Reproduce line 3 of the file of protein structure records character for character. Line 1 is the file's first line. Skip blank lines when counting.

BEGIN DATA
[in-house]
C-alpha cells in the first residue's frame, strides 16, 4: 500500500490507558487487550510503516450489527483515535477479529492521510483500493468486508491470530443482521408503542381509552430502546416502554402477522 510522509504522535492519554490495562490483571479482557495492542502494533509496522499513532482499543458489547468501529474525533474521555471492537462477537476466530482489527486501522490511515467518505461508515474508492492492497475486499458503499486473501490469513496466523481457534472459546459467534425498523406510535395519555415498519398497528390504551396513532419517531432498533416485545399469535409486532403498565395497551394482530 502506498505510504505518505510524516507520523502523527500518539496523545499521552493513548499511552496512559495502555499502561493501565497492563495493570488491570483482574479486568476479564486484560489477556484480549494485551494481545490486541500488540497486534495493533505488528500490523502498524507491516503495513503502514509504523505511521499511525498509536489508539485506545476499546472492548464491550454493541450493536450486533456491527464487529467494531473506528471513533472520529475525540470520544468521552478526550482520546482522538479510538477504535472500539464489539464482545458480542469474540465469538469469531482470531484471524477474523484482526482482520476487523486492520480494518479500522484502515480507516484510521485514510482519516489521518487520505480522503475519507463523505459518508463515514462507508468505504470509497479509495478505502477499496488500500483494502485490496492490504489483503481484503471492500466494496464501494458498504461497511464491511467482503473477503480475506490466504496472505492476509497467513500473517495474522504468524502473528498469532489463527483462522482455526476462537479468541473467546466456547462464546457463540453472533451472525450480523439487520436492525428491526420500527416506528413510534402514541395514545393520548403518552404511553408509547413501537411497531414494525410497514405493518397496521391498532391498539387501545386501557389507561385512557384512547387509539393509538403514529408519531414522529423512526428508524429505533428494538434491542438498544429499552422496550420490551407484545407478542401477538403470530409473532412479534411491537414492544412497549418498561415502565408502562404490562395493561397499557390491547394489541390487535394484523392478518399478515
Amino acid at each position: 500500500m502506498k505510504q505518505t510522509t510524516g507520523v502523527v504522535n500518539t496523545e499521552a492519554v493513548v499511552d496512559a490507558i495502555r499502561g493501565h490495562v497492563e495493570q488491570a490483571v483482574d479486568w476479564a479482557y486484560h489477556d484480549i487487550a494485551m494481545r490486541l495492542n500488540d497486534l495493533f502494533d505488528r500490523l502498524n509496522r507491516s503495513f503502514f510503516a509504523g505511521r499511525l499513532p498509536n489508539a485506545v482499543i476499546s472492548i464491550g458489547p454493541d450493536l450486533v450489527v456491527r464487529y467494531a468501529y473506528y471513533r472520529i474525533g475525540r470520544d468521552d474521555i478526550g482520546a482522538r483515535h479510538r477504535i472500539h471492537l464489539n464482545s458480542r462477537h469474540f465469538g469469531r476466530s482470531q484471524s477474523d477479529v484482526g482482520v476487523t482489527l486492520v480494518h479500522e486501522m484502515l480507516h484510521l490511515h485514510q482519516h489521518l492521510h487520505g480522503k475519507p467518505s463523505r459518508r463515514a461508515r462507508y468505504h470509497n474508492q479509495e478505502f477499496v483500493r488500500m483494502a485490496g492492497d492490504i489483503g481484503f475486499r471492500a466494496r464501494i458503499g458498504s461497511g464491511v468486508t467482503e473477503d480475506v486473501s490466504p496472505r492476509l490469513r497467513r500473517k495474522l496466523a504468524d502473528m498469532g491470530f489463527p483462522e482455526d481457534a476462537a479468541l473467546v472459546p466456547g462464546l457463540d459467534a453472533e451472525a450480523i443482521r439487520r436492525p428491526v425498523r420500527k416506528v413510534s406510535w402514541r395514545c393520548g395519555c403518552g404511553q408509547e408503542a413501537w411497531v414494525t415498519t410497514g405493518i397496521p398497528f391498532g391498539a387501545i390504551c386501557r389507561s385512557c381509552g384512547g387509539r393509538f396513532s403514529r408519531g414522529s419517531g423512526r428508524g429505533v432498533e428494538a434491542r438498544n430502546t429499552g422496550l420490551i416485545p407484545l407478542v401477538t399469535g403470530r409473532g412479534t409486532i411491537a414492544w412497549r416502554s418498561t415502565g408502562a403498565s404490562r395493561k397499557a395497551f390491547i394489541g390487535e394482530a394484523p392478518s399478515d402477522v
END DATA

Amino acid at each position: 500500500m502506498k505510504q505518505t510522509t510524516g507520523v502523527v504522535n500518539t496523545e499521552a492519554v493513548v499511552d496512559a490507558i495502555r499502561g493501565h490495562v497492563e495493570q488491570a490483571v483482574d479486568w476479564a479482557y486484560h489477556d484480549i487487550a494485551m494481545r490486541l495492542n500488540d497486534l495493533f502494533d505488528r500490523l502498524n509496522r507491516s503495513f503502514f510503516a509504523g505511521r499511525l499513532p498509536n489508539a485506545v482499543i476499546s472492548i464491550g458489547p454493541d450493536l450486533v450489527v456491527r464487529y467494531a468501529y473506528y471513533r472520529i474525533g475525540r470520544d468521552d474521555i478526550g482520546a482522538r483515535h479510538r477504535i472500539h471492537l464489539n464482545s458480542r462477537h469474540f465469538g469469531r476466530s482470531q484471524s477474523d477479529v484482526g482482520v476487523t482489527l486492520v480494518h479500522e486501522m484502515l480507516h484510521l490511515h485514510q482519516h489521518l492521510h487520505g480522503k475519507p467518505s463523505r459518508r463515514a461508515r462507508y468505504h470509497n474508492q479509495e478505502f477499496v483500493r488500500m483494502a485490496g492492497d492490504i489483503g481484503f475486499r471492500a466494496r464501494i458503499g458498504s461497511g464491511v468486508t467482503e473477503d480475506v486473501s490466504p496472505r492476509l490469513r497467513r500473517k495474522l496466523a504468524d502473528m498469532g491470530f489463527p483462522e482455526d481457534a476462537a479468541l473467546v472459546p466456547g462464546l457463540d459467534a453472533e451472525a450480523i443482521r439487520r436492525p428491526v425498523r420500527k416506528v413510534s406510535w402514541r395514545c393520548g395519555c403518552g404511553q408509547e408503542a413501537w411497531v414494525t415498519t410497514g405493518i397496521p398497528f391498532g391498539a387501545i390504551c386501557r389507561s385512557c381509552g384512547g387509539r393509538f396513532s403514529r408519531g414522529s419517531g423512526r428508524g429505533v432498533e428494538a434491542r438498544n430502546t429499552g422496550l420490551i416485545p407484545l407478542v401477538t399469535g403470530r409473532g412479534t409486532i411491537a414492544w412497549r416502554s418498561t415502565g408502562a403498565s404490562r395493561k397499557a395497551f390491547i394489541g390487535e394482530a394484523p392478518s399478515d402477522v